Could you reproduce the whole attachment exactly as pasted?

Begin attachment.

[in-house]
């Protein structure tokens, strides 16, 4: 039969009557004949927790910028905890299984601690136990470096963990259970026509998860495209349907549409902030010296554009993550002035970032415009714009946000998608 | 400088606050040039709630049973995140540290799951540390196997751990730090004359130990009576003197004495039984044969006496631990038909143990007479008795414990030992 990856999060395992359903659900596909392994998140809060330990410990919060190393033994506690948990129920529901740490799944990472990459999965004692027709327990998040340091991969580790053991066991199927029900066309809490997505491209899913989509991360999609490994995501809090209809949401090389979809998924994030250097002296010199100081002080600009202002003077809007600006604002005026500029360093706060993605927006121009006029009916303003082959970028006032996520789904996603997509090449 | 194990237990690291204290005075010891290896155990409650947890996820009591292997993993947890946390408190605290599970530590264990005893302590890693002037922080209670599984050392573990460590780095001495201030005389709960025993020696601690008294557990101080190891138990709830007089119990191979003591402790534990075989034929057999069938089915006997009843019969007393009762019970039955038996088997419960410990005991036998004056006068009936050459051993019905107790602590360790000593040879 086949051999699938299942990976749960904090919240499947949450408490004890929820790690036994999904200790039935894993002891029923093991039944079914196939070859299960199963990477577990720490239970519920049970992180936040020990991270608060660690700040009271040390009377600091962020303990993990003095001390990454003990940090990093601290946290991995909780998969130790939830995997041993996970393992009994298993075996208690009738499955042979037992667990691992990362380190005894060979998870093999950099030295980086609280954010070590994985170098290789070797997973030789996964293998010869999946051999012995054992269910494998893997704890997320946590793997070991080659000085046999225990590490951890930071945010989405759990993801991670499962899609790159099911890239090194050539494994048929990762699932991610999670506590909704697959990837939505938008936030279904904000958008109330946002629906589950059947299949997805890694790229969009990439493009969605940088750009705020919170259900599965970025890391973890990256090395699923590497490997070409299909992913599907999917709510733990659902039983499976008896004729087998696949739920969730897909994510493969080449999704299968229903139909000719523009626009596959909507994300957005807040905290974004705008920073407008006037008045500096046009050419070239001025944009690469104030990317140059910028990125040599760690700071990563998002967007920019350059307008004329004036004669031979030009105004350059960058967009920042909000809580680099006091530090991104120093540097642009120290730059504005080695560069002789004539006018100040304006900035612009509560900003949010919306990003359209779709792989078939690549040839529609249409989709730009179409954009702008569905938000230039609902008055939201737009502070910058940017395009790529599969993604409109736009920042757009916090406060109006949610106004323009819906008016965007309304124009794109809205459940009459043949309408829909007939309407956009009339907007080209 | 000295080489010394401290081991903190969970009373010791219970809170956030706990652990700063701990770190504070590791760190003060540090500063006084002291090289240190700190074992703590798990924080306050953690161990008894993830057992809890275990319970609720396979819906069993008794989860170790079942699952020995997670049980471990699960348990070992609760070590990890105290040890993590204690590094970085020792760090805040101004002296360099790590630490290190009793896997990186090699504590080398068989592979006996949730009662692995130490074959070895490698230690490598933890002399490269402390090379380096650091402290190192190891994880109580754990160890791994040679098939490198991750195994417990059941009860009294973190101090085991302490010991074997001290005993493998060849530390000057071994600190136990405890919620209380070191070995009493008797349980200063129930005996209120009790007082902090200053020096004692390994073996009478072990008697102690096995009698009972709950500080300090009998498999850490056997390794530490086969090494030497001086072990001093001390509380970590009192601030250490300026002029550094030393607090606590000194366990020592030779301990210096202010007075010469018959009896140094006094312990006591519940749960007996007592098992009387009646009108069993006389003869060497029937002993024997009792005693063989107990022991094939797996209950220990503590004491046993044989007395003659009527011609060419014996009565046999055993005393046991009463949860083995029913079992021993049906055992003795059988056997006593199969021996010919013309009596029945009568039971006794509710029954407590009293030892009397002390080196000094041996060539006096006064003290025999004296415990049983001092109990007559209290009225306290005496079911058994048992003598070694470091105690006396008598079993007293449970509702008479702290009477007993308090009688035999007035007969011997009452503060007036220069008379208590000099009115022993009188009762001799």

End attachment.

[in-house]
């Protein structure tokens, strides 16, 4: 039969009557004949927790910028905890299984601690136990470096963990259970026509998860495209349907549409902030010296554009993550002035970032415009714009946000998608 | 400088606050040039709630049973995140540290799951540390196997751990730090004359130990009576003197004495039984044969006496631990038909143990007479008795414990030992 990856999060395992359903659900596909392994998140809060330990410990919060190393033994506690948990129920529901740490799944990472990459999965004692027709327990998040340091991969580790053991066991199927029900066309809490997505491209899913989509991360999609490994995501809090209809949401090389979809998924994030250097002296010199100081002080600009202002003077809007600006604002005026500029360093706060993605927006121009006029009916303003082959970028006032996520789904996603997509090449 | 194990237990690291204290005075010891290896155990409650947890996820009591292997993993947890946390408190605290599970530590264990005893302590890693002037922080209670599984050392573990460590780095001495201030005389709960025993020696601690008294557990101080190891138990709830007089119990191979003591402790534990075989034929057999069938089915006997009843019969007393009762019970039955038996088997419960410990005991036998004056006068009936050459051993019905107790602590360790000593040879 086949051999699938299942990976749960904090919240499947949450408490004890929820790690036994999904200790039935894993002891029923093991039944079914196939070859299960199963990477577990720490239970519920049970992180936040020990991270608060660690700040009271040390009377600091962020303990993990003095001390990454003990940090990093601290946290991995909780998969130790939830995997041993996970393992009994298993075996208690009738499955042979037992667990691992990362380190005894060979998870093999950099030295980086609280954010070590994985170098290789070797997973030789996964293998010869999946051999012995054992269910494998893997704890997320946590793997070991080659000085046999225990590490951890930071945010989405759990993801991670499962899609790159099911890239090194050539494994048929990762699932991610999670506590909704697959990837939505938008936030279904904000958008109330946002629906589950059947299949997805890694790229969009990439493009969605940088750009705020919170259900599965970025890391973890990256090395699923590497490997070409299909992913599907999917709510733990659902039983499976008896004729087998696949739920969730897909994510493969080449999704299968229903139909000719523009626009596959909507994300957005807040905290974004705008920073407008006037008045500096046009050419070239001025944009690469104030990317140059910028990125040599760690700071990563998002967007920019350059307008004329004036004669031979030009105004350059960058967009920042909000809580680099006091530090991104120093540097642009120290730059504005080695560069002789004539006018100040304006900035612009509560900003949010919306990003359209779709792989078939690549040839529609249409989709730009179409954009702008569905938000230039609902008055939201737009502070910058940017395009790529599969993604409109736009920042757009916090406060109006949610106004323009819906008016965007309304124009794109809205459940009459043949309408829909007939309407956009009339907007080209 | 000295080489010394401290081991903190969970009373010791219970809170956030706990652990700063701990770190504070590791760190003060540090500063006084002291090289240190700190074992703590798990924080306050953690161990008894993830057992809890275990319970609720396979819906069993008794989860170790079942699952020995997670049980471990699960348990070992609760070590990890105290040890993590204690590094970085020792760090805040101004002296360099790590630490290190009793896997990186090699504590080398068989592979006996949730009662692995130490074959070895490698230690490598933890002399490269402390090379380096650091402290190192190891994880109580754990160890791994040679098939490198991750195994417990059941009860009294973190101090085991302490010991074997001290005993493998060849530390000057071994600190136990405890919620209380070191070995009493008797349980200063129930005996209120009790007082902090200053020096004692390994073996009478072990008697102690096995009698009972709950500080300090009998498999850490056997390794530490086969090494030497001086072990001093001390509380970590009192601030250490300026002029550094030393607090606590000194366990020592030779301990210096202010007075010469018959009896140094006094312990006591519940749960007996007592098992009387009646009108069993006389003869060497029937002993024997009792005693063989107990022991094939797996209950220990503590004491046993044989007395003659009527011609060419014996009565046999055993005393046991009463949860083995029913079992021993049906055992003795059988056997006593199969021996010919013309009596029945009568039971006794509710029954407590009293030892009397002390080196000094041996060539006096006064003290025999004296415990049983001092109990007559209290009225306290005496079911058994048992003598070694470091105690006396008598079993007293449970509702008479702290009477007993308090009688035999007035007969011997009452503060007036220069008379208590000099009115022993009188009762001799």